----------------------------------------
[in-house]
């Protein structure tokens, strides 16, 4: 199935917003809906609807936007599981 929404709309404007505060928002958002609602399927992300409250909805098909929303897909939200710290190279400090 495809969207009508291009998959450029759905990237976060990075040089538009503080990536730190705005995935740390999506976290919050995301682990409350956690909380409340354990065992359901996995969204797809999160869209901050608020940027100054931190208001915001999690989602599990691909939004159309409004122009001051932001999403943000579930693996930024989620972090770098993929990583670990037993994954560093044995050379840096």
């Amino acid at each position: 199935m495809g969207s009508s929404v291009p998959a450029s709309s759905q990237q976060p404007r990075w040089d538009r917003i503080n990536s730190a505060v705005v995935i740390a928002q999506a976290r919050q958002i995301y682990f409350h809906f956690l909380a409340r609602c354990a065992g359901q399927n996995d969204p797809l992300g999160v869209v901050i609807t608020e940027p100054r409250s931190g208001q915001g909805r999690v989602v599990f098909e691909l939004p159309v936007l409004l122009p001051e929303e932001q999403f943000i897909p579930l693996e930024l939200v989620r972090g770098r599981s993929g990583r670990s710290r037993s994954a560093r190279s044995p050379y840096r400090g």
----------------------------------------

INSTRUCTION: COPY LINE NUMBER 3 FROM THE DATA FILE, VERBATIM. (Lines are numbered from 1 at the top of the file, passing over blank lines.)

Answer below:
């Amino acid at each position: 199935m495809g969207s009508s929404v291009p998959a450029s709309s759905q990237q976060p404007r990075w040089d538009r917003i503080n990536s730190a505060v705005v995935i740390a928002q999506a976290r919050q958002i995301y682990f409350h809906f956690l909380a409340r609602c354990a065992g359901q399927n996995d969204p797809l992300g999160v869209v901050i609807t608020e940027p100054r409250s931190g208001q915001g909805r999690v989602v599990f098909e691909l939004p159309v936007l409004l122009p001051e929303e932001q999403f943000i897909p579930l693996e930024l939200v989620r972090g770098r599981s993929g990583r670990s710290r037993s994954a560093r190279s044995p050379y840096r400090g």